Phonograph Monthly Review (‘PMR’) was born into exciting times in the entertainment industry. Consumer radio had been on the ascent for several years, and with RCA’s formation of the NBC network in 1926, it looked ready for the first time to disrupt recording. Columbia and Victor had only the year before licensed Westrex’s electrical recording process, while Brunswick adapted General Electric’s pallophotophone system. Sometimes overlooked in the transition to electrical ‘recording’ are the equally innovative eletro-magnetic reproduction technologies, in the forms of the Brunswick Panatrope and Victor Electrola.

One of Columbia’s electrical reproduction offerings adapted users’ existing phonographs (PMR 4:11)

One of Columbia’s electrical reproduction offerings adapted users’ existing phonographs (PMR 4:11)

The improved fidelity of electrical recording and reproduction revived interest in recordings of classical music, which were somewhat shortchanged by the acoustic processes. Columbia debuted the ‘Masterworks’ line in late 1924, assembling longer works into albums (following the example of the Gramophone Co. / HMV) and presented complete symphonies, concertos, and chamber works often for the first time. Victor followed suit with the ‘Musical Masterpiece’ line in 1927, but added the innovation of automatically playing through the sides in sequence, creating the first commercially successful record changer in the form of the Automatic Orthophonic Victrola.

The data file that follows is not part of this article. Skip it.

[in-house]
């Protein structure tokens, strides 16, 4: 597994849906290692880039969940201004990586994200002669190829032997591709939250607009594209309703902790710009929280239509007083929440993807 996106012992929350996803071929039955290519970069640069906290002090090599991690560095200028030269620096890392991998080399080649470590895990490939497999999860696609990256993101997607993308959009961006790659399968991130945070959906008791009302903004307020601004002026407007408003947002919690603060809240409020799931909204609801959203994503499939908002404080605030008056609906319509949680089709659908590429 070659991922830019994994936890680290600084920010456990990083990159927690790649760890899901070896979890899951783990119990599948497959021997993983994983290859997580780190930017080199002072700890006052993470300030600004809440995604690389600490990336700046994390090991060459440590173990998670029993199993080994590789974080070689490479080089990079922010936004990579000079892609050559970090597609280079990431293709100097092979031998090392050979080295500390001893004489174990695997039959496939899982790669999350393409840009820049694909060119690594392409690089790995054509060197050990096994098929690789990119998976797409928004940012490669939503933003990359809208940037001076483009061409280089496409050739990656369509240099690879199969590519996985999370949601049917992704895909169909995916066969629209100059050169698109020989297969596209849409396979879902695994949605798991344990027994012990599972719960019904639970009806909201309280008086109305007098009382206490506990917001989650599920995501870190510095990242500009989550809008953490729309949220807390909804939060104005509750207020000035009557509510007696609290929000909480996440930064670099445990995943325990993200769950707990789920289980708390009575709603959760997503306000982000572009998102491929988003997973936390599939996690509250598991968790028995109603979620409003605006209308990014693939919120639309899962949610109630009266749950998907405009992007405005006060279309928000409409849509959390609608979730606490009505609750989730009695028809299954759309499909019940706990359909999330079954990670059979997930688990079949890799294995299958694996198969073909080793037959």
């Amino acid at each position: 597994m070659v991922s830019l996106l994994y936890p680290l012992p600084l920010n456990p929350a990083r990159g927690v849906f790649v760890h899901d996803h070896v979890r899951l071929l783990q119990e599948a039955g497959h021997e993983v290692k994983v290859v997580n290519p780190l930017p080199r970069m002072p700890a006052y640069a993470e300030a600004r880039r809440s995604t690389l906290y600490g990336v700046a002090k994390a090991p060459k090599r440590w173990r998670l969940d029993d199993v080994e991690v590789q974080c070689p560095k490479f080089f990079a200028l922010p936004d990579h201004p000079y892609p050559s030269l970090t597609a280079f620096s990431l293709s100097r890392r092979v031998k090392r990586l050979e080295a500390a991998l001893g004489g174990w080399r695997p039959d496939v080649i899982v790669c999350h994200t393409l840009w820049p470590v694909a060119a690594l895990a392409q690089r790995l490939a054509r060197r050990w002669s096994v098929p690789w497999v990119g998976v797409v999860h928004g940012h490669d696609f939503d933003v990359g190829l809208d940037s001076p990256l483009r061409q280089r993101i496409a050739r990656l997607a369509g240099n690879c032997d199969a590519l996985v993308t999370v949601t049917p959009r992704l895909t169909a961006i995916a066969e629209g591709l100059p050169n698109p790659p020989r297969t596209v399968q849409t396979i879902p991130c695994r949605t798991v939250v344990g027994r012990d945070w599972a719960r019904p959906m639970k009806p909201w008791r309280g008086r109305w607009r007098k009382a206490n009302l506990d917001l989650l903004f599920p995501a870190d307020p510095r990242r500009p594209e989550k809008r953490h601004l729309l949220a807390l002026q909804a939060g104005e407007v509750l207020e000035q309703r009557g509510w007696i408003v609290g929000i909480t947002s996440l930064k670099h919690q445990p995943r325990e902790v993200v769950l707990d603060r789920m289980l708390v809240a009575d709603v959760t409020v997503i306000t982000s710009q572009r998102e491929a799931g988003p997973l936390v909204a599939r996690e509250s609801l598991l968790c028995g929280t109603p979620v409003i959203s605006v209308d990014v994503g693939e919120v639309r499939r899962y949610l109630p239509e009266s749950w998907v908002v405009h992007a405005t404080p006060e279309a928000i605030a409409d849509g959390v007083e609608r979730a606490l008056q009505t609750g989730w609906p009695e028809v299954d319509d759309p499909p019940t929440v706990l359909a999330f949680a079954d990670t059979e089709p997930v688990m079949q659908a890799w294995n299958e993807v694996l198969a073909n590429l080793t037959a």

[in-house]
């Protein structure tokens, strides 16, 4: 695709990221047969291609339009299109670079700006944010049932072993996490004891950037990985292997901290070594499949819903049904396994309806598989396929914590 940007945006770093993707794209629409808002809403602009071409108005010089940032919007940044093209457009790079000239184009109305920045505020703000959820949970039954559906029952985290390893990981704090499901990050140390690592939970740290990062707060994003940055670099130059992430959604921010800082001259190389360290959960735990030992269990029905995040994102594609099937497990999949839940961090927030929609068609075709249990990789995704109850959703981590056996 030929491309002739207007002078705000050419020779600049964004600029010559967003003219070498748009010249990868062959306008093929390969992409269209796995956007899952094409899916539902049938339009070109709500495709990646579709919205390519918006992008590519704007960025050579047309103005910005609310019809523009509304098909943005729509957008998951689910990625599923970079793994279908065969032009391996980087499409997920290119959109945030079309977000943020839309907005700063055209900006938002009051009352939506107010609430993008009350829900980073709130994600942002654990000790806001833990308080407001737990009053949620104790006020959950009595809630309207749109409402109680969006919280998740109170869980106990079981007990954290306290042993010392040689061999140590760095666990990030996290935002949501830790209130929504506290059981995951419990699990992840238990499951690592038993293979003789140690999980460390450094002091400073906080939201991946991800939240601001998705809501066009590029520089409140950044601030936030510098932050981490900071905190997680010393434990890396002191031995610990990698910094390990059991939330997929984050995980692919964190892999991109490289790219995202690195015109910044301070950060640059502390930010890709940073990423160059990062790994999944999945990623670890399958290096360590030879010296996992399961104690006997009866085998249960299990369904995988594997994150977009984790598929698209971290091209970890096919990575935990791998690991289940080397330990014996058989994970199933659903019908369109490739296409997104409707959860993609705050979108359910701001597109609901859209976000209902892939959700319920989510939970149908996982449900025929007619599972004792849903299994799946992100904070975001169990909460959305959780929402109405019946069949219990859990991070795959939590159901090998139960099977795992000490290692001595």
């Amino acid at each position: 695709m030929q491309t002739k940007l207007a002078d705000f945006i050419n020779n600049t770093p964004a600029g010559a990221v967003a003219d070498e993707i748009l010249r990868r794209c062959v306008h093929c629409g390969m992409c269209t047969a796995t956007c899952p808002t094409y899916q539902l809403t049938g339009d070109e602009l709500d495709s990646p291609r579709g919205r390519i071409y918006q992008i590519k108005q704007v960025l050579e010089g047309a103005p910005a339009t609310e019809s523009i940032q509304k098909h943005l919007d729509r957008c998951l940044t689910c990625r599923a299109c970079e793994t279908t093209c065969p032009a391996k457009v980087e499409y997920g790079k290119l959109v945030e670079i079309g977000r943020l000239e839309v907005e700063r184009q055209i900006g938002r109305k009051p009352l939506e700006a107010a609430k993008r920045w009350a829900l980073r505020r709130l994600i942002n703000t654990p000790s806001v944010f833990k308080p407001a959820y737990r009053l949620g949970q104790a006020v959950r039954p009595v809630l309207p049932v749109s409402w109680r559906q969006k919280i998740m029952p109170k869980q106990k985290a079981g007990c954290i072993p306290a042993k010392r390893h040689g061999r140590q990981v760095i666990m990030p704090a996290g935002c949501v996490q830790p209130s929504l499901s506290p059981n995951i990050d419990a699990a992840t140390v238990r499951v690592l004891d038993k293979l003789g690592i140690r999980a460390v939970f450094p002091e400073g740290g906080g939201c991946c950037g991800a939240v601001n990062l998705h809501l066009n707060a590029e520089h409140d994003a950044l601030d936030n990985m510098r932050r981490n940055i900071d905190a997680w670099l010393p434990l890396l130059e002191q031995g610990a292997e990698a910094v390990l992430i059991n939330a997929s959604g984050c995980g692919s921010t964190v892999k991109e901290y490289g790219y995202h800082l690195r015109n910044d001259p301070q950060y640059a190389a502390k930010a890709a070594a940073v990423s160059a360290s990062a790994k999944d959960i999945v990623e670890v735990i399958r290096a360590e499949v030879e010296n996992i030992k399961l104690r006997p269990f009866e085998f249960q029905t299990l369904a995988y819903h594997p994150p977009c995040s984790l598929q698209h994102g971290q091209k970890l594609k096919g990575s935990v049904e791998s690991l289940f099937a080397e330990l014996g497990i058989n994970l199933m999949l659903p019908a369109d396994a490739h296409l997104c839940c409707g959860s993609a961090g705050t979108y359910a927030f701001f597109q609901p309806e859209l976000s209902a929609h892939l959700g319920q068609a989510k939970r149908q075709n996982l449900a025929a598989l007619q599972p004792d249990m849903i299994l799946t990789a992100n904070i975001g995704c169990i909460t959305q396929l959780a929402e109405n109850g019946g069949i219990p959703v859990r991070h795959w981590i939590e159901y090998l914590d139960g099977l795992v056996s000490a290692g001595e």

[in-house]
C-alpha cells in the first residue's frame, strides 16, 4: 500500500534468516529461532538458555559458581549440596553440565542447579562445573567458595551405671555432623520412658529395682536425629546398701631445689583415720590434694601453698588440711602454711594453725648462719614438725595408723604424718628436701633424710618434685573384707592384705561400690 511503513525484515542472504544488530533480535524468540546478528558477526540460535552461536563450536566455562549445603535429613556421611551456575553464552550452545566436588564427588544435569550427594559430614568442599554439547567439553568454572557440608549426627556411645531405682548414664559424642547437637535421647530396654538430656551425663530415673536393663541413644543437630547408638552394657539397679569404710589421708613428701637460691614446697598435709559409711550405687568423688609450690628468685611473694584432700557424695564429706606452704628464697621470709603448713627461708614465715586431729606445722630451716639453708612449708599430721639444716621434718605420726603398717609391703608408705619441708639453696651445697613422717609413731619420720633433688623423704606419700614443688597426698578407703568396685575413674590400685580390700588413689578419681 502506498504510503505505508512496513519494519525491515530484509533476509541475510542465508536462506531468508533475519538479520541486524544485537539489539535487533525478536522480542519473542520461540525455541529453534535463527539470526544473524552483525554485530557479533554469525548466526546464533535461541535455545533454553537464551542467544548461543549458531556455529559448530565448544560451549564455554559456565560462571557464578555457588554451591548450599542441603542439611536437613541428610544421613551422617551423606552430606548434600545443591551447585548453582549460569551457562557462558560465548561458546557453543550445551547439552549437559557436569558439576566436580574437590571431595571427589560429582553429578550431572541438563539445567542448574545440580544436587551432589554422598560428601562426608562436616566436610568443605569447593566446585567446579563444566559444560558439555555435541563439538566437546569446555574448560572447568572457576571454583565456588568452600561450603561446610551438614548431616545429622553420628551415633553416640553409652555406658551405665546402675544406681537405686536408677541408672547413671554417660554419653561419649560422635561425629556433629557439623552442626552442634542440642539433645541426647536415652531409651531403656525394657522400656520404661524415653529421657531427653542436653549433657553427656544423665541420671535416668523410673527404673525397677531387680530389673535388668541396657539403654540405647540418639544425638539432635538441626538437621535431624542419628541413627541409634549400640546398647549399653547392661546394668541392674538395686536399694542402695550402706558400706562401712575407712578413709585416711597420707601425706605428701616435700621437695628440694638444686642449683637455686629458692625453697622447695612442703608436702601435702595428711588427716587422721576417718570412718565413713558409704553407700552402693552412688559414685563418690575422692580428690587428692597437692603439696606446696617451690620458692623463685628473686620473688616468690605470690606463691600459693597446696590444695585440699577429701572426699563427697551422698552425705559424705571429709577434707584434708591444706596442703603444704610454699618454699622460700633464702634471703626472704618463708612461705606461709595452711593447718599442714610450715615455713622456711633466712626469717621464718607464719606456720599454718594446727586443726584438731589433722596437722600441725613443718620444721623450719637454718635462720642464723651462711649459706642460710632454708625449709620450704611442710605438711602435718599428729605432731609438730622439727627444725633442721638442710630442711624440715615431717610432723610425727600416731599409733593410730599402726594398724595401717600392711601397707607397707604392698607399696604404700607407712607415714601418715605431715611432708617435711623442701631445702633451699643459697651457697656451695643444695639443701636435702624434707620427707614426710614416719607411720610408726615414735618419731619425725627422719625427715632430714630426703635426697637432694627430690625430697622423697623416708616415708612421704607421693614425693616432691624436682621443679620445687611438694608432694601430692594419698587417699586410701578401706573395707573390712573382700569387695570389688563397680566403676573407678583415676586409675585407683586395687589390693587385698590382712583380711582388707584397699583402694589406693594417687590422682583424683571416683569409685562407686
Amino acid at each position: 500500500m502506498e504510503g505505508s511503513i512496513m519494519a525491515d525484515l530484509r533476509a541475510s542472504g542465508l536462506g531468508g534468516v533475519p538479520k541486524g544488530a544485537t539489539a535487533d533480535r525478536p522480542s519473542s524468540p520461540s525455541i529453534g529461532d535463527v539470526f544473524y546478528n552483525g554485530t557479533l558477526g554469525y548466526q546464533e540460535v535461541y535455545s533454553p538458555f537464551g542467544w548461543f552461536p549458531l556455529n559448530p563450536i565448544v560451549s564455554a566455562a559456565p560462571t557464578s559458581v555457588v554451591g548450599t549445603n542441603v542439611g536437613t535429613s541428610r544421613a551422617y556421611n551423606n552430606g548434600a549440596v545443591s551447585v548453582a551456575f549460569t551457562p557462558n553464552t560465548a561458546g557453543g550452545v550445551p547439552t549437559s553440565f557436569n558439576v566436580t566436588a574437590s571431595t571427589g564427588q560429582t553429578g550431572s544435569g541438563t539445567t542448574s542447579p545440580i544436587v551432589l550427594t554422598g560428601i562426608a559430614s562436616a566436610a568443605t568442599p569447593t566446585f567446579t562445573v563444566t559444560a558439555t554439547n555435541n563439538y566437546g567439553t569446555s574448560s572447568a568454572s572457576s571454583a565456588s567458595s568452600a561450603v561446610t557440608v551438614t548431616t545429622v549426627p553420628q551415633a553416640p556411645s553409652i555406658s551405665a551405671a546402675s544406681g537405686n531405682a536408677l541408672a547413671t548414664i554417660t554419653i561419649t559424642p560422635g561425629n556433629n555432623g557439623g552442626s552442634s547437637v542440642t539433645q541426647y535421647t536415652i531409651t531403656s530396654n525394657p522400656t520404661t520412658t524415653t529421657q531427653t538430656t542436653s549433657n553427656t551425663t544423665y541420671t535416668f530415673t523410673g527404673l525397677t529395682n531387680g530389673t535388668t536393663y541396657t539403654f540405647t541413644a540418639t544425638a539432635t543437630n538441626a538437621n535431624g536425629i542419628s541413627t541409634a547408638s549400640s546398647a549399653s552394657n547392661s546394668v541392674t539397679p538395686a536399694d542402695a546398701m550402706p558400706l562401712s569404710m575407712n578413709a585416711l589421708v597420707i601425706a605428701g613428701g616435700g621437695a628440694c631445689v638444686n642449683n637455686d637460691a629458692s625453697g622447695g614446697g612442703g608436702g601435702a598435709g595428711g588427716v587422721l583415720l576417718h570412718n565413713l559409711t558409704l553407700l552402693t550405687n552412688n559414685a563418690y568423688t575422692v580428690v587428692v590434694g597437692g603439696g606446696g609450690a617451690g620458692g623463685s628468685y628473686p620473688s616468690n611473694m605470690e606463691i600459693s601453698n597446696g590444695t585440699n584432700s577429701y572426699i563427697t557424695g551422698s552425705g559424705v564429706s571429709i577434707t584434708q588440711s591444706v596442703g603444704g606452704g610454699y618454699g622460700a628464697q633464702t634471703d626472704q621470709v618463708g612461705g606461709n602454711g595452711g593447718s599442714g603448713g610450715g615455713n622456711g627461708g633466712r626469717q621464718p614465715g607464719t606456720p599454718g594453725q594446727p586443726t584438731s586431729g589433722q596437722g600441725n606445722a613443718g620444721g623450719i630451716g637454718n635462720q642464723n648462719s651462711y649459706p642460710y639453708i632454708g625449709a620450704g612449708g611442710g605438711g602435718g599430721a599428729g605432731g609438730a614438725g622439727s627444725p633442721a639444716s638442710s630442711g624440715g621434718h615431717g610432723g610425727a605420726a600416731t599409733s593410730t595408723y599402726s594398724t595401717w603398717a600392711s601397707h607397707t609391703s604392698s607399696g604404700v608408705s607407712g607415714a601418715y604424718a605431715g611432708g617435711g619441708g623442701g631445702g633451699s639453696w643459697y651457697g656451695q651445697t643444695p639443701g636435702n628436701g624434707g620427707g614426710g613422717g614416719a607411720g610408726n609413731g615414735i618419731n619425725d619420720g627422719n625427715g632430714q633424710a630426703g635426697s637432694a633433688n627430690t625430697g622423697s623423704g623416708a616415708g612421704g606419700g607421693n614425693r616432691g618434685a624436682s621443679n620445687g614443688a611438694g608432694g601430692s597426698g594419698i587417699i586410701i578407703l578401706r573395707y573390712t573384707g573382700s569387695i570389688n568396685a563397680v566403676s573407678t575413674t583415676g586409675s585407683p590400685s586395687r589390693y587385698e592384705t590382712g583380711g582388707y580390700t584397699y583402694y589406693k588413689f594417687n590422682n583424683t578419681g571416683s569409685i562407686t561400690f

Columbia Masterworks Advertisement (PMR 1:3)

Columbia Masterworks Advertisement (PMR 1:3)

Creating the Collector

PMR features articles about the top orchestras and famous composers, and reviews of the most recent releases, and could have stopped there, but Johnson felt a higher purpose. He believed that through careful listening and discussion, anyone could attain a sophisticated appreciation of ‘serious’ music. The magazine staff were charter members and officers of the Boston Gramophone Society and encouraged the creation of and participation in the same.

This wasn’t an entirely new concept. PMR never concealed the fact that their model adapted the example set in England by Compton MacKenzie’s magazine Gramophone and the National Gramophonic Society (see ‘At Jethou’, 2:3 and ‘A Resumé’, 2:1). Both Gramophone and PMR aspired to be more than a magazine or a social club. In editorials, Johnson refers frequently to the ‘phonograph society movement’ or ‘phono-musical movement’, or ‘the cause’. The cause was a democratic, communal musical education, and this required a systematic study of the ‘literature’.

In ‘More Important than the Music: A History of Jazz Discography’, Bruce D. Epperson grants Gramophone the first formal discographical lists, but PMR the first freestanding discographical article, in Robert Donaldson Darrell’s ‘Dvorak’s Recorded Works’ (3:8). Darrell would go on to edit PMR and its successor Music Lover’s Guide, and would compile the influential ‘Gramophone Shop Encyclopedia of Recorded Music’ in 1935.

PMR reinforced the collaborative culture through recurring ‘Phonograph Society Reports’ and ‘Phonograph Activities’ columns, as well as a robust correspondence column for those too remote to participate in person. The ‘Mart and Exchange’ column was another innovation, allowing readers to advertise records (or literature) they were looking to buy or sell.